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Before leaving the temple and Santo Domingo Church, the heavens let loose a cold downpour that had us shivering and huddling under what shelter we could find as we awaited buses to take us up into the surrounding hills to visit an important Inca ruins. Winding back and forth up narrow streets we arrived at the fortress of Sacsayhuaman (for us gringos, they jokingly refer to this place as being said like “sexy woman”. Take a gander back at the word 


and you’ll see it is an accurate pronunciation). Incredible layered stone buildings remained of this once mighty fortress. The engineering required to move, shape and place the huge blocks boogles the mind.

By the time we reached Sacsayhuaman, the rain had ceased, thankfully, and our guide led us about the site where we learned more about the place. From high in the hills we were also able to enjoy views 



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overlooking Cusco. It appeared that every tour company chose the same time to carry their visitors to all the sites late that afternoon. In the tangle of countless buses and the hoards of people it was easy to lose which tour bus was carrying your group. Our guide, along with all the many others, were hustling their groups, hurrying far too much for my liking and which did not make for a particularly enjoyable tour of what were some fantastic places. This was nearly the only part of our trip that was more disappointing than it should have been. I would take a private tour earlier in the day if I had it to over again.

With the sun setting and the chill of evening decending up us, our bus wound its way back down the same narrow streets where we were released near our hotel. After dinner near our drop off point, we returned to the hotel where the beds were beckoning us to an early slumber.

The next day would start early as we were soon to depart on the most adventurous trek of our entire journey in this Land of the Incas.


And here is the rest of this story.

The Inca were, as I said earlier, very attuned to Nature. In that, they honored all living creatures, including animals, reptiles and birds, for example, in their religious ceremonies and views of the connections between all living things.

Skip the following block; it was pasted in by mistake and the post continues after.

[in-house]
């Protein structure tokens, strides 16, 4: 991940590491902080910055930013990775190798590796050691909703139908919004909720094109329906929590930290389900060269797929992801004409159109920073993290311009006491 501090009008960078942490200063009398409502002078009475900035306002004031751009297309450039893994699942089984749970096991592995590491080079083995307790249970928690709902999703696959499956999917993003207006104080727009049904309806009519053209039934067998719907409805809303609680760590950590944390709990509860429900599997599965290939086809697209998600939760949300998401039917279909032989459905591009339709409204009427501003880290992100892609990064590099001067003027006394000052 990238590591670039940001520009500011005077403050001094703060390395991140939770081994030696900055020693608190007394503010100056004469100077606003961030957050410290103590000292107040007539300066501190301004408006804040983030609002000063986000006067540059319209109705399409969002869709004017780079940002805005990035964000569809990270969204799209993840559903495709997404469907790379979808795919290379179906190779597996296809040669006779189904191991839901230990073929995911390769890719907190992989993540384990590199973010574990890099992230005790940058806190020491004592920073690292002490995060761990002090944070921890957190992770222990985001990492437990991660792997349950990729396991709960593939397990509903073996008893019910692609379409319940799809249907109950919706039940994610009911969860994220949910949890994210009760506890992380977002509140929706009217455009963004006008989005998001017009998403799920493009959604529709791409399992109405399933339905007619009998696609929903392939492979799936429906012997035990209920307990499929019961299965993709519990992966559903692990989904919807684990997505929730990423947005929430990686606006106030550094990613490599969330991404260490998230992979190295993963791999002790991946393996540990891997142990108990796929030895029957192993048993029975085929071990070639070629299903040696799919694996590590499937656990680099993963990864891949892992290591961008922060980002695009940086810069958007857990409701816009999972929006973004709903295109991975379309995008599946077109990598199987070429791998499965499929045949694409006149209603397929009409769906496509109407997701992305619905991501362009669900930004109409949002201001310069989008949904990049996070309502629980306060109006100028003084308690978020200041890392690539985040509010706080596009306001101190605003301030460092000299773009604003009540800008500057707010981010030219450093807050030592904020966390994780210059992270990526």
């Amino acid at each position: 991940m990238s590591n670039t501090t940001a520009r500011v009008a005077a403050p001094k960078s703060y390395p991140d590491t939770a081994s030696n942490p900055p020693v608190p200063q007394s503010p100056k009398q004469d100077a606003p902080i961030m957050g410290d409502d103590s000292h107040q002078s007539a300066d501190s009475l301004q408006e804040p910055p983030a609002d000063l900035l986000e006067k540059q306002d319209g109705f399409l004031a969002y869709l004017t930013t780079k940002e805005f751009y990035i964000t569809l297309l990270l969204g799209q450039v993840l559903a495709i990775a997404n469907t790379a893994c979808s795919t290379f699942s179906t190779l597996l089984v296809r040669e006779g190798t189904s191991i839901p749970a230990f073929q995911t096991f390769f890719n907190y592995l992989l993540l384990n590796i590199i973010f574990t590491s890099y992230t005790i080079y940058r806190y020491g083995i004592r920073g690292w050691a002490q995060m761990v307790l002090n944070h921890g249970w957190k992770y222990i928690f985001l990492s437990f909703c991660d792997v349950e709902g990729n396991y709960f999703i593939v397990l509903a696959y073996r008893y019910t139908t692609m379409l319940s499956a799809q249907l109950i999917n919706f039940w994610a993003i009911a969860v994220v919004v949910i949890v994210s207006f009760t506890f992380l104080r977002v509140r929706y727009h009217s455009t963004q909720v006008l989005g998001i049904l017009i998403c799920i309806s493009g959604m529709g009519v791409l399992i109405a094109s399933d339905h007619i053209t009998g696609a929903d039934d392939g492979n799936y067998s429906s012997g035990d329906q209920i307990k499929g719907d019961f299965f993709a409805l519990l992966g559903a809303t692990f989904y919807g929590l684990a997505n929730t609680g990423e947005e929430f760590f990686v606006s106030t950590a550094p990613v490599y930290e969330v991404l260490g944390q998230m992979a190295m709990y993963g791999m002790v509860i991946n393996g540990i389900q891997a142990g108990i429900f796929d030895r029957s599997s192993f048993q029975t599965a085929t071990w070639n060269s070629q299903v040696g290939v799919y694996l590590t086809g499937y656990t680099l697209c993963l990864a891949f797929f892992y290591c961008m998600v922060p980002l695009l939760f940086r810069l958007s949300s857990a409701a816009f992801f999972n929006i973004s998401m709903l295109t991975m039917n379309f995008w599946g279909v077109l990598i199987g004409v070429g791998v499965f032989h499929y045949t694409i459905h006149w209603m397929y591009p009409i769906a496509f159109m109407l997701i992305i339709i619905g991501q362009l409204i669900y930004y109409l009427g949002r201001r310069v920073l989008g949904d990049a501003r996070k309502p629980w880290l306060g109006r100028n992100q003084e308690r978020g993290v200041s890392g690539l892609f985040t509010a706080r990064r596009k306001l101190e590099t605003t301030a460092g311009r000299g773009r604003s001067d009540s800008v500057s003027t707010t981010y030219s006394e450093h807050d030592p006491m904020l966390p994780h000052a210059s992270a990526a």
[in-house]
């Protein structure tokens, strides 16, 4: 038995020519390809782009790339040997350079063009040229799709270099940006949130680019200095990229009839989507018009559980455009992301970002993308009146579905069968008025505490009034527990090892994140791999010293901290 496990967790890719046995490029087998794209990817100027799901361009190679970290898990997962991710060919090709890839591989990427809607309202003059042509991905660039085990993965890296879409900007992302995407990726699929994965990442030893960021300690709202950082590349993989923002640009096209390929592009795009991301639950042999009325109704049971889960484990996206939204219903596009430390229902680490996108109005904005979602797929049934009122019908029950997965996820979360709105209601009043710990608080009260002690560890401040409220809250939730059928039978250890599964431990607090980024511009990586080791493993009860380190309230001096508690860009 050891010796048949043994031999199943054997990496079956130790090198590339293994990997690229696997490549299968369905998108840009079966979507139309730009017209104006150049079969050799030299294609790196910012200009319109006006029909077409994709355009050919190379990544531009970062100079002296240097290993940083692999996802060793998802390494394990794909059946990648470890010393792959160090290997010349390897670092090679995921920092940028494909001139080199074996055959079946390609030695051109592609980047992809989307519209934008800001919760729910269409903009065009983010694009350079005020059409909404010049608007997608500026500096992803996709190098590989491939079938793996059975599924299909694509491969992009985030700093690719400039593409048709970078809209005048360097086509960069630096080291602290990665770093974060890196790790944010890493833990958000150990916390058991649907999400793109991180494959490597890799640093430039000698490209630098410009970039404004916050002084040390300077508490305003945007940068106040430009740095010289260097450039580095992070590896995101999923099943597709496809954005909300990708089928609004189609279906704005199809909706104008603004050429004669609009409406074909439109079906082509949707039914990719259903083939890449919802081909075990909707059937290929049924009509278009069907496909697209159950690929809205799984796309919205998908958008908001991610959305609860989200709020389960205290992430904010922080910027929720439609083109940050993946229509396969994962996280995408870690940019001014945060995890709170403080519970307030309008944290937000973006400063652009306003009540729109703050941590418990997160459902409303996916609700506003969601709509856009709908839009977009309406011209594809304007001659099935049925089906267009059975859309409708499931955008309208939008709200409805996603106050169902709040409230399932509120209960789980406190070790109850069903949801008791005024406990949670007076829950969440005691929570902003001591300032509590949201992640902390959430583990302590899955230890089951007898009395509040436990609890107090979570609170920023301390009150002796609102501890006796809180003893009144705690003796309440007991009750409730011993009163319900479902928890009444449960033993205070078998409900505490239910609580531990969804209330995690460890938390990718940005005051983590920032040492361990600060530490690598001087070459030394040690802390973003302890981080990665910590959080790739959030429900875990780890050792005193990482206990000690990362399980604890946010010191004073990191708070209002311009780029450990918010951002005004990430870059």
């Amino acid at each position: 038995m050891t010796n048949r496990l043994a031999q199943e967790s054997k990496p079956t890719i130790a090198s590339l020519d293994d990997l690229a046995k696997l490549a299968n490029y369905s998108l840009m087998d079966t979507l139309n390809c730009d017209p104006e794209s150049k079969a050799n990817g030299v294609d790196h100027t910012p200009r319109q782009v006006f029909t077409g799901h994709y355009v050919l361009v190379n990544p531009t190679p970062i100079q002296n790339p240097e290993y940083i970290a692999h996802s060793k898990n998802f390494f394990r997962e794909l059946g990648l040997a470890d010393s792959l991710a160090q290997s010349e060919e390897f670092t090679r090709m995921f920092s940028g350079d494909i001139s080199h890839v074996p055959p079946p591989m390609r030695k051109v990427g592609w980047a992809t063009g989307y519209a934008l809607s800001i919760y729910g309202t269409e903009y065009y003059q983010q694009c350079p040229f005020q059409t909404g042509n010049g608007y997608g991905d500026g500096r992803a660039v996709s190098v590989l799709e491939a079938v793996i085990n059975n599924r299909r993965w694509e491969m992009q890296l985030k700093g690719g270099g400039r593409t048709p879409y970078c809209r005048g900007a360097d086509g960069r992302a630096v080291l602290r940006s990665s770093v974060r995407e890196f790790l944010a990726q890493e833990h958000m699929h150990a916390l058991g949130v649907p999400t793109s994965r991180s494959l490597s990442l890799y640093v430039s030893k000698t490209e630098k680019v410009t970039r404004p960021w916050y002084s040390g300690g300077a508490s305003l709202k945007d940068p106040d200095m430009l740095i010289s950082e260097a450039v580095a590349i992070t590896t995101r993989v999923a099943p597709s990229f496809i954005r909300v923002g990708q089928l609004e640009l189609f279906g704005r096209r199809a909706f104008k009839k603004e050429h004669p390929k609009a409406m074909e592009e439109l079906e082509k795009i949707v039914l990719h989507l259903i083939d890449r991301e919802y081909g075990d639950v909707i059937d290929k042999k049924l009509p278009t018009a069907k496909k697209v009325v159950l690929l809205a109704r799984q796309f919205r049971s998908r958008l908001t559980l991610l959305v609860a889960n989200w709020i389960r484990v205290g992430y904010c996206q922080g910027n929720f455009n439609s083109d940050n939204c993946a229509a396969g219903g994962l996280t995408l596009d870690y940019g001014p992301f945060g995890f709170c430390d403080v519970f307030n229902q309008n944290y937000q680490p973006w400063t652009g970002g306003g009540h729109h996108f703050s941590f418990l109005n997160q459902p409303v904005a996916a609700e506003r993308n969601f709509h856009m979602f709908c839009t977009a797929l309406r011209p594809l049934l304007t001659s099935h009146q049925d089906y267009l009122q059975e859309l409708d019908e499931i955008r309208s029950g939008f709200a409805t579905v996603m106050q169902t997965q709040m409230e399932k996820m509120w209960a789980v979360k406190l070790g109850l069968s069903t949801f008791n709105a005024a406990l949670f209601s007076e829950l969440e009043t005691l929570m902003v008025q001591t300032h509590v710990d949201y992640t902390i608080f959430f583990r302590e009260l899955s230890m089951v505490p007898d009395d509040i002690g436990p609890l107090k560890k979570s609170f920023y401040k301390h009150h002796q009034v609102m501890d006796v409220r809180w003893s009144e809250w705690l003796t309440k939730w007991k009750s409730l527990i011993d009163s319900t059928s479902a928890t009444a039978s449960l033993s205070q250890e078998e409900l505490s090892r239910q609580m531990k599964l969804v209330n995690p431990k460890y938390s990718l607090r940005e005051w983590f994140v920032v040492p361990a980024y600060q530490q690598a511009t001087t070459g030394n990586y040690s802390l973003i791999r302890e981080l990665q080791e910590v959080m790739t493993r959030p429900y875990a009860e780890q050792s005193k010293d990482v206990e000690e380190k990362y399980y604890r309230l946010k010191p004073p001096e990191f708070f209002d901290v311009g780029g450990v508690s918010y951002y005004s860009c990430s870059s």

During our tour through the narrow streets of Cusco we learned that the Inca architects often incorporated designs of animals in the stone walls and that we might discover examples of such embedded in walls along the narrow streets near our hotel. Curiosity being what it is, we set out one afternoon to search for the cleverly hidden forms of some of those creatures honored by the Inca. 

It was no easy task.

We searched. We studied many of the old walls trying to visualize the shape of an animal. It became apparent in watching other tourists that they too were on the same hunt. Eventually we narrowed it down to a block and then down to a street, but our eyes could not see any semblance of fauna or fowl. Then as I was about to ask a shop owner the whereabouts of these elusive figures, right there was a poster showing the outline of two creatures on the wall behind us.

Aha! So we were hot. Somewhere in those huge stone blocks we could find the disguised images. After standing back and further studying the wall, the shapes finally became apparent. One is the image of a puma, the other a crocodile.

Take a look at these photos. I outlined the images after taking the photos so that anyone can see what those clever ancient builders had created. Once again, it seems we often underestimate the ingenuity and skill these supposedly uncivilized people possessed. To me, the ancient Inca people had to have been genius, possibly a bit mischievous and had some fun in what they created for their people.


See if you can find a PUMA in this stonework.


A-Ha! And there is a prowling puma!


There is a crocodile lurking in that wall.


The cleverly concealed crocodile is revealed!


The poster that simplified our stonework safari



kdonald940@cox.net © Donald E. Kline 2012